What an amazing month December has been; a road-trip through Spain, a visit to and an enforced stay in the UK, two birthdays and of course the very silly season-to-be-merry!

En-route to the UK, the intention was to spend a bit of time around the Asturias region of Spain as there are many beautiful beaches, mountains and villages to behold. The drive up through Spain was amazing; snow-capped mountains overlooking still-lakes, small sleepy villages nestled between the mountains, sometimes looking like they are clinging onto the hill-side for dear life. Unfortunately the desire to reach our destination took priority over stopping to take photographs.

After the grueling 12 / 14 hour drive from San José our first resting place for the night was the small town (pueblo) of Pravia in the Asturias region. Pravia is a bustling town full of very friendly and welcoming people. The region is known for many things but people kept telling us of it’s cider (sidra) and bean stew (fabada) of varying recipes so of course we had to try them and how nice they were!

Playa del Silencio

The following day we were off to a beach I’d heard so much about, Playa del Silencio and what an experience that was.

Playa del Silencio (AKA The Gavieru) was anything but silent at the time we visited, the sea that is normally safe for diving and snorkelling was anything but safe. Even during my short walk along the beach, I felt like I was risking my life.

After visiting Playa del Silencio, we made our way east for our next stop, the town of San Vicente de la Barquera via a few beauty spots along-the-way. One such place was the stunning Playa de Vega in La Vega, between the towns of Berbes and Barredo.

Playa de Vega

Playa de Vega is a golden-sand paradise which is (apparently) known for it’s windsurfing and therefore (I guess) can get fairly busy. At the time of our visit, there were only a handful of dog-walkers and customers for what looked to be a very nice busy restaurant overlooking the beach. I took this opportunity to take some long exposure photographs using a neutral density filter and open shutter.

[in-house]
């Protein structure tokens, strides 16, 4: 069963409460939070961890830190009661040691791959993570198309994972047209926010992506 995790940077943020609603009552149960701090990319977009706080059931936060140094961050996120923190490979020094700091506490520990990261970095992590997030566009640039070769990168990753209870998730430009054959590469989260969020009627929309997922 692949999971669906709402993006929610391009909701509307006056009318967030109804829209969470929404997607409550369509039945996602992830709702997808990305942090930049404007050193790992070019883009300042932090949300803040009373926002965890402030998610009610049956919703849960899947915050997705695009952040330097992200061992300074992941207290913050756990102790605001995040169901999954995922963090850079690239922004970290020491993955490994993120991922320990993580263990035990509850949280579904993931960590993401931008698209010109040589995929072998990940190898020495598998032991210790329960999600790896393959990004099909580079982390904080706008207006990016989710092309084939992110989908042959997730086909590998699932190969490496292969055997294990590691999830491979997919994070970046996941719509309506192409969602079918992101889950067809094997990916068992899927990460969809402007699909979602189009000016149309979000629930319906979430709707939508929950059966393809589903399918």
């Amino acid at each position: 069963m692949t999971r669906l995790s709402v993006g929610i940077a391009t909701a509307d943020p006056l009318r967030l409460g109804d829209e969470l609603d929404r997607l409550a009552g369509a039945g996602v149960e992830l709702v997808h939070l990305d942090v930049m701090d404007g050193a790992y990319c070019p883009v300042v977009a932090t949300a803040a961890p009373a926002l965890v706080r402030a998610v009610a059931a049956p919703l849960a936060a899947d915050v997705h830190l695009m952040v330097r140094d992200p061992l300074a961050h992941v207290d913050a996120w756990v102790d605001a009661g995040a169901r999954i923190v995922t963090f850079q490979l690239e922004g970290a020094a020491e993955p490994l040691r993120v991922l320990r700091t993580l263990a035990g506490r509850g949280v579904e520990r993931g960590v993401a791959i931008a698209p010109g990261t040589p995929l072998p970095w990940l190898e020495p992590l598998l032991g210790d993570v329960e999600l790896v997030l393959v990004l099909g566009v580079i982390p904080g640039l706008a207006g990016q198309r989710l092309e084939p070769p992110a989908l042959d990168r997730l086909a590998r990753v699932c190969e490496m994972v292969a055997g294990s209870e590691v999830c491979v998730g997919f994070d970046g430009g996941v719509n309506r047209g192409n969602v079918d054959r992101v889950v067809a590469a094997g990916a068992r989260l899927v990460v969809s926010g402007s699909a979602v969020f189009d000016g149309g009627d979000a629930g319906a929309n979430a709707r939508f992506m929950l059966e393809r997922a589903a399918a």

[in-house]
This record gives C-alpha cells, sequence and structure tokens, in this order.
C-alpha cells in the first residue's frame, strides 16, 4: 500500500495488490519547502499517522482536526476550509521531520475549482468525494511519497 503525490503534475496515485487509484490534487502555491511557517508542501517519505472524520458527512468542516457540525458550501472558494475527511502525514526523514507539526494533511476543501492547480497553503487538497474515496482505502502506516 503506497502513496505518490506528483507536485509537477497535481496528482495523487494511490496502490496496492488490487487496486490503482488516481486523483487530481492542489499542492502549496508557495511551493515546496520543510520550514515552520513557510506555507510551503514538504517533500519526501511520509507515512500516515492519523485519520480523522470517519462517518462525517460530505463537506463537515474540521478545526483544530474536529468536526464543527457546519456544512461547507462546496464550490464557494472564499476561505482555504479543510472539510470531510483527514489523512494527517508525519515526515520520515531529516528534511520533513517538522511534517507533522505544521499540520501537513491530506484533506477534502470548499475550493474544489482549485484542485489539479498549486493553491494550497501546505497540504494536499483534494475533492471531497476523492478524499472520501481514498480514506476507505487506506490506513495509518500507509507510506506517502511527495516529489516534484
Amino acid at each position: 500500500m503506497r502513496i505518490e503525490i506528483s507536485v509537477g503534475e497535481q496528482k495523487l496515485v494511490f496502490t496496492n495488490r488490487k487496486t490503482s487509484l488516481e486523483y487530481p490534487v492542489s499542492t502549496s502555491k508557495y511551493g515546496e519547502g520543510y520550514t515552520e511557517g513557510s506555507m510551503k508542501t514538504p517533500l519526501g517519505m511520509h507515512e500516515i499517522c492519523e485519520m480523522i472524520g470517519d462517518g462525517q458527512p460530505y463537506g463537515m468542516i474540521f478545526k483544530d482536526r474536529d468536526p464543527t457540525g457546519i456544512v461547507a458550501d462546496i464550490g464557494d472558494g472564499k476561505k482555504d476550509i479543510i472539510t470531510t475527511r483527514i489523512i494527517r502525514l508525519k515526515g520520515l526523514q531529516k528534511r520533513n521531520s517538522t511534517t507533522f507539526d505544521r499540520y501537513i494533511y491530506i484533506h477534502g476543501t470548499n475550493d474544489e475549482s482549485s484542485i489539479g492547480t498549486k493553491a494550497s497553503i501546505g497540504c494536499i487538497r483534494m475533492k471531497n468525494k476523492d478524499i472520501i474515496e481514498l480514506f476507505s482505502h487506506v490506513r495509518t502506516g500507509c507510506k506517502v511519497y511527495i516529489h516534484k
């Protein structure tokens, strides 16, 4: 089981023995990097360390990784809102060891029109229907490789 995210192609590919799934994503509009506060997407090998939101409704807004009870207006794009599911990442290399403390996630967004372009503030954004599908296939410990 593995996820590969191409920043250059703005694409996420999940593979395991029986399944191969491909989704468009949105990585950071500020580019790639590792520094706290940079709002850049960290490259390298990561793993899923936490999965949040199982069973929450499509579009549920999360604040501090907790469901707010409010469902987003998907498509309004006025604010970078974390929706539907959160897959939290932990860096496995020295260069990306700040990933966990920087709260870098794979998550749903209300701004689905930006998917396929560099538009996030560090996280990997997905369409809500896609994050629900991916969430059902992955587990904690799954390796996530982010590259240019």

For a while now, I’ve wanted to try and replicate some of the slow shutter speed effects that I’ve achieved during my moonlight photography sessions. After a small amount of research and a bit of practice I’ve succeeded and found it to be relatively easy… well, certainly easier than moonlight photography – watch this space for tutorials!

Playa de Gulpiyuri

Following a night in a remotely situated hotel just outside San Vicente de la Barquera, we went in search of the curious inland beach of Playa de Gulpiyuri. North of the village of Naves and halfway between Ribadesella and Llanes, the unusually located Playa de Gulpiyuri is declared a natural monument. The sea has carved it’s way via a series of collapsed caves and sinkholes into this phenomenon from behind the cliffs not too far from this beach.

Having then attempted to visit another of the region’s beauty spots which had to be aborted due to the time it would’ve taken to wade through muddy fields, we set off for the ferry from Santander to Portsmouth.

Lake at Alice Holt Forest

So now we’re in the UK and with all birthday celebrations, festivities, etc out of the way, I’m ready to begin my return journey but hey wait, what is this? My ferry from Portsmouth to Santander has been cancelled and replaced with a ferry the next day to Bilbao… oh and then the replacement ferry to Bilbao was cancelled and I was left stranded in the UK until the next one.

Eventually I arrived home on 22 December, one week later than I should’ve done; cold, hungry, very tired and almost seeing double after the long 12 hour drive from the frozen north 🙂 Whilst it was nice taking the car and being able to do this road trip, the moral of this tale is not to book ferries in the winter! Still, I managed to squeeze in a nice little photography trip to the Alice Holt Forest near Farnham, Surrey and a few extra family visits and so made the most of my time… though I was concerned at the rate things were going, Dale & Heather would arrive in Spain before me!

So… home at last but hardly anytime to prepare for the imminent arrival of said Dale & Heather, aaargh!! Fortunately it all worked out OK and there was even time to visit one of my favourite beaches on xmas day AND climb what is known as “the petrified wave”!

Xmas day 2011, Playa de Monsúl

…and now that the silly season is done and dusted for another year we can all relax and get on with our business.

All that’s left to say now is happy new year, or felíz año nuevo as they say in my town. Don’t forget to visit my website for the latest and greatest photography experiences the world has to offer. Hopefully you are inspired to visit my most beautiful part of the world and let me show you around.

http://martynthompson.net